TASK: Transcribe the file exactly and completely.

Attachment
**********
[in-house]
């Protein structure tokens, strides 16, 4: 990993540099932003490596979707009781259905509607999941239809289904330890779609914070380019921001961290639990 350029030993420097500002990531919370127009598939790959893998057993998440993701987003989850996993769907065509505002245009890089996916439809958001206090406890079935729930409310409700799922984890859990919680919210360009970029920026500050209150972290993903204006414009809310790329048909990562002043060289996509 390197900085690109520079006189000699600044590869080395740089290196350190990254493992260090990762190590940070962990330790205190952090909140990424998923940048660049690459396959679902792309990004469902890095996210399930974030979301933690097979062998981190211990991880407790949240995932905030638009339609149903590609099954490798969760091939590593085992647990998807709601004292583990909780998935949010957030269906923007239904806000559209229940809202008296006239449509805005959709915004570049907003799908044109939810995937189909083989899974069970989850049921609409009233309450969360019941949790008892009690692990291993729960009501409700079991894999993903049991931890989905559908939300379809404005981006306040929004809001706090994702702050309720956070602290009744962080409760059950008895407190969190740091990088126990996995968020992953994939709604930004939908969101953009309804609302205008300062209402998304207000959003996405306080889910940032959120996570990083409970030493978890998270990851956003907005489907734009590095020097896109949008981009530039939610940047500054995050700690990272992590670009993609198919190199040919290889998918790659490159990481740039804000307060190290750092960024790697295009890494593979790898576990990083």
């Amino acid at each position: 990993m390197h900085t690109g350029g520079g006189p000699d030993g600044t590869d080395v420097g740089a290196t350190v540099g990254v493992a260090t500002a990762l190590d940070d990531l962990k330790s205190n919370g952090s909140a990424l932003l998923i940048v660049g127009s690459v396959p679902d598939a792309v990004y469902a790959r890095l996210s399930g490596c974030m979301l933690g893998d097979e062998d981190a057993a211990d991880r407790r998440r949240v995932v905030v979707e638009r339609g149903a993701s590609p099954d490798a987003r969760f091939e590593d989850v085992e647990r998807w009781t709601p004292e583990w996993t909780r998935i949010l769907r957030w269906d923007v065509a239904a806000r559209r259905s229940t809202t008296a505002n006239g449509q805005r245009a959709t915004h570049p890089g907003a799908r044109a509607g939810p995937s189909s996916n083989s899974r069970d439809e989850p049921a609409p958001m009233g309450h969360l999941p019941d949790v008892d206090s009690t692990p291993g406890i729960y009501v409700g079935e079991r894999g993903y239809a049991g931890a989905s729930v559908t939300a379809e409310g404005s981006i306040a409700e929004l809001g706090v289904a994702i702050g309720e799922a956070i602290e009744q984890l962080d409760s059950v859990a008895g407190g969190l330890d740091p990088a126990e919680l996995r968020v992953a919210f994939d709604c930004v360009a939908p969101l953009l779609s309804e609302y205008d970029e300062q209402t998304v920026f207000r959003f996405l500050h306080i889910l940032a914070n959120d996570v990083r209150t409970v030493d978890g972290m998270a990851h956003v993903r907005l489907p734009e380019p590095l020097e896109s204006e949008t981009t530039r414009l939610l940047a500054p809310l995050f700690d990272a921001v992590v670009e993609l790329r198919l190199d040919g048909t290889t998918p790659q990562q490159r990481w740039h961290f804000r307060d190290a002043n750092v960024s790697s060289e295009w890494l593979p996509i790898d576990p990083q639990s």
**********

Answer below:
[in-house]
């Protein structure tokens, strides 16, 4: 990993540099932003490596979707009781259905509607999941239809289904330890779609914070380019921001961290639990 350029030993420097500002990531919370127009598939790959893998057993998440993701987003989850996993769907065509505002245009890089996916439809958001206090406890079935729930409310409700799922984890859990919680919210360009970029920026500050209150972290993903204006414009809310790329048909990562002043060289996509 390197900085690109520079006189000699600044590869080395740089290196350190990254493992260090990762190590940070962990330790205190952090909140990424998923940048660049690459396959679902792309990004469902890095996210399930974030979301933690097979062998981190211990991880407790949240995932905030638009339609149903590609099954490798969760091939590593085992647990998807709601004292583990909780998935949010957030269906923007239904806000559209229940809202008296006239449509805005959709915004570049907003799908044109939810995937189909083989899974069970989850049921609409009233309450969360019941949790008892009690692990291993729960009501409700079991894999993903049991931890989905559908939300379809404005981006306040929004809001706090994702702050309720956070602290009744962080409760059950008895407190969190740091990088126990996995968020992953994939709604930004939908969101953009309804609302205008300062209402998304207000959003996405306080889910940032959120996570990083409970030493978890998270990851956003907005489907734009590095020097896109949008981009530039939610940047500054995050700690990272992590670009993609198919190199040919290889998918790659490159990481740039804000307060190290750092960024790697295009890494593979790898576990990083």
């Amino acid at each position: 990993m390197h900085t690109g350029g520079g006189p000699d030993g600044t590869d080395v420097g740089a290196t350190v540099g990254v493992a260090t500002a990762l190590d940070d990531l962990k330790s205190n919370g952090s909140a990424l932003l998923i940048v660049g127009s690459v396959p679902d598939a792309v990004y469902a790959r890095l996210s399930g490596c974030m979301l933690g893998d097979e062998d981190a057993a211990d991880r407790r998440r949240v995932v905030v979707e638009r339609g149903a993701s590609p099954d490798a987003r969760f091939e590593d989850v085992e647990r998807w009781t709601p004292e583990w996993t909780r998935i949010l769907r957030w269906d923007v065509a239904a806000r559209r259905s229940t809202t008296a505002n006239g449509q805005r245009a959709t915004h570049p890089g907003a799908r044109a509607g939810p995937s189909s996916n083989s899974r069970d439809e989850p049921a609409p958001m009233g309450h969360l999941p019941d949790v008892d206090s009690t692990p291993g406890i729960y009501v409700g079935e079991r894999g993903y239809a049991g931890a989905s729930v559908t939300a379809e409310g404005s981006i306040a409700e929004l809001g706090v289904a994702i702050g309720e799922a956070i602290e009744q984890l962080d409760s059950v859990a008895g407190g969190l330890d740091p990088a126990e919680l996995r968020v992953a919210f994939d709604c930004v360009a939908p969101l953009l779609s309804e609302y205008d970029e300062q209402t998304v920026f207000r959003f996405l500050h306080i889910l940032a914070n959120d996570v990083r209150t409970v030493d978890g972290m998270a990851h956003v993903r907005l489907p734009e380019p590095l020097e896109s204006e949008t981009t530039r414009l939610l940047a500054p809310l995050f700690d990272a921001v992590v670009e993609l790329r198919l190199d040919g048909t290889t998918p790659q990562q490159r990481w740039h961290f804000r307060d190290a002043n750092v960024s790697s060289e295009w890494l593979p996509i790898d576990p990083q639990s």